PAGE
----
But from its loss. To give it then a tongue 
Is wise in man. As if an angel spoke, 
I feel the solemn sound. If heard aright,
 It is the knell of my departed hours: Where are they? 
With the years beyond the flood.  
It is the signal that demands despatch: 
How much is to be done? My hopes and fears 
Start up alarm’d, and o’er life’s narrow verge 
Look down—on what? a fathomless abyss; 
A dread eternity! how surely mine! 
And can eternity belong to me, 
Poor pensioner on the bounties of an hour? 


How poor, how rich, how abject, how august, 
How complicate, how wonderful, is man! 
How passing wonder He who made him such!  
Who centred in our make such strange extremes! 
From different natures marvellously mix’d, 
Connexion exquisite of distant worlds! 
Distinguish’d link in being’s endless chain! 
Midway from nothing to the Deity!" 

From "Night Thoughts" by Edward Young.


Edward Young was a contemporary of Samuel Johnson so did not know the mixed blessing of electric lighting! George Gilfillan, his editor of 1853, described,'his lonely lamp shining at midnight, like a star, through the darkness, and seeming to answer the far signal of those mightier luminaries which are burning above in the Great Bear and Orion.' Surely he had a few sleepless nights. We can turn to Saint Paul for further comment.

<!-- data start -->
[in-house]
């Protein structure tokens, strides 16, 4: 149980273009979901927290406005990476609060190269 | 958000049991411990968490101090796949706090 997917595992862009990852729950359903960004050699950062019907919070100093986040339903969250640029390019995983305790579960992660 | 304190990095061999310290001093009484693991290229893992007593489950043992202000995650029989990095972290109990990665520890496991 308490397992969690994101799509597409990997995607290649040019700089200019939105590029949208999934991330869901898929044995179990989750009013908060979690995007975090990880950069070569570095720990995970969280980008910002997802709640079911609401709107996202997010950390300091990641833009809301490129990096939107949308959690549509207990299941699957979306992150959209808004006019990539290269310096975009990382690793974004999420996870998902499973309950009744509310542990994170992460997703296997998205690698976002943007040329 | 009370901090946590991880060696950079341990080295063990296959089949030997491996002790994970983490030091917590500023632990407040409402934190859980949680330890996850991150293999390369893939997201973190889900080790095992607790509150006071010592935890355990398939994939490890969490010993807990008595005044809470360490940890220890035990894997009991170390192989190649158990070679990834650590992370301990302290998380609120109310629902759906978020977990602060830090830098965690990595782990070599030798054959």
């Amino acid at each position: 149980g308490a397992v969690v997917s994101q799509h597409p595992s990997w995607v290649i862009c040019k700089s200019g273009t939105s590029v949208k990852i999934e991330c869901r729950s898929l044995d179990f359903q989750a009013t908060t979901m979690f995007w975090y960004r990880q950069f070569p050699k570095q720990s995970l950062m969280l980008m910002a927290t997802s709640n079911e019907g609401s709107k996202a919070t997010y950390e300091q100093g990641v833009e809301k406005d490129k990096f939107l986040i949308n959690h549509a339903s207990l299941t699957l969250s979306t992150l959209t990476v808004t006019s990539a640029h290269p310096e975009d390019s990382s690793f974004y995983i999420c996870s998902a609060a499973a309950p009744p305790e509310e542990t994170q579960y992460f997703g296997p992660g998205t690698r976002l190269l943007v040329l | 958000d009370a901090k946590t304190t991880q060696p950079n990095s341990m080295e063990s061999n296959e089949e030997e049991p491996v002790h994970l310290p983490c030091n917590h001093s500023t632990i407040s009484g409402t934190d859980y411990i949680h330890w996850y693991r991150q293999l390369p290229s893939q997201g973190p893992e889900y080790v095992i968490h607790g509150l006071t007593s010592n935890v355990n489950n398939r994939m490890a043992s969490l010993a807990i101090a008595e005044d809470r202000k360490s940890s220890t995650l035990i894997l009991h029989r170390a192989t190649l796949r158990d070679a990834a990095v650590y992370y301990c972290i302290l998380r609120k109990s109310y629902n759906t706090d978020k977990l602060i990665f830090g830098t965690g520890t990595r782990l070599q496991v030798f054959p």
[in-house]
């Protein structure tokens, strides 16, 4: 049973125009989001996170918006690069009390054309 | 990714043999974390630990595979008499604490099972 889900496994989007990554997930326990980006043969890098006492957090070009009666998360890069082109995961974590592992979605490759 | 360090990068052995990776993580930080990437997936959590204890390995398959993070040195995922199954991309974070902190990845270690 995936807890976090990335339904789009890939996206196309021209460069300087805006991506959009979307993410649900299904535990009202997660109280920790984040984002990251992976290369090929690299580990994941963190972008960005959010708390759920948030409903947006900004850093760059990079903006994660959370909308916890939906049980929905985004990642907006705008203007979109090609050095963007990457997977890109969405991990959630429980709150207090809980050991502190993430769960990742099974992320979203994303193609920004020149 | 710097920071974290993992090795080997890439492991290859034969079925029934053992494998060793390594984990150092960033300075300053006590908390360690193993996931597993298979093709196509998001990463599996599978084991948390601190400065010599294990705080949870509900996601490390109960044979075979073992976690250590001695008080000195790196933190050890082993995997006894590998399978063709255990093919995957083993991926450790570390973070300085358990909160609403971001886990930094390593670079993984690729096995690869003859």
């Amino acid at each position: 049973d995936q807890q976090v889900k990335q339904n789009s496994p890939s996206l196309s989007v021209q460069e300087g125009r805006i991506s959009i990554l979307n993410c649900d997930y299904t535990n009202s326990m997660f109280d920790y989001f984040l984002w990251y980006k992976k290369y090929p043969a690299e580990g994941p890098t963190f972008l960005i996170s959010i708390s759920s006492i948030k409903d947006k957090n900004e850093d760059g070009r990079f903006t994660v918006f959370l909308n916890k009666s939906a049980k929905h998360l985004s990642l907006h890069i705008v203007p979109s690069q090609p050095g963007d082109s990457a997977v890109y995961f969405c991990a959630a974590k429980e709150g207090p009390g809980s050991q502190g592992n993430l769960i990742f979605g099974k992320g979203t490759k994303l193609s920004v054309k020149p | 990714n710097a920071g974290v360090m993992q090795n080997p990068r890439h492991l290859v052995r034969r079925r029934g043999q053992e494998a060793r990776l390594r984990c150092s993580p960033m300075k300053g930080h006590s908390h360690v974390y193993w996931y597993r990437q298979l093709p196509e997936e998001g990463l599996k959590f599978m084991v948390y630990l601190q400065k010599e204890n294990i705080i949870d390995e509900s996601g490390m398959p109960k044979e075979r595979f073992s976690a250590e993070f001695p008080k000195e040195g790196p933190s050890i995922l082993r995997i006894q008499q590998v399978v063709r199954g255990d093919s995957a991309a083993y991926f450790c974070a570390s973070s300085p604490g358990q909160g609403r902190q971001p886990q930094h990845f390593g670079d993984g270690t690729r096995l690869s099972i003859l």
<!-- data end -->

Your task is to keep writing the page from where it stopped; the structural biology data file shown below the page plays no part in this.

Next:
But of the times and the seasons, brethren, ye have no need that I write unto you. For yourselves know perfectly that the day of the Lord so cometh as a thief in the night.

 But ye, brethren, are not in darkness, that that day should overtake you as a thief. Ye are all the children of light, and the children of the day: we are not of the night, nor of darkness. Therefore let us not sleep, as do others; but let us watch and be sober. For they that sleep sleep in the night; and they that be drunken are drunken in the night. But let us, who are of the day, be sober, putting on the breastplate of faith and love; and for an helmet, the hope of salvation. For God hath not appointed us to wrath, but to obtain salvation by our Lord Jesus Christ, Who died for us, that, whether we wake or sleep, we should live together with him. (1 Thessalonians 5:2-10)

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10 December, Advent Light X: Look up in hope

DSC_0309 (373x640)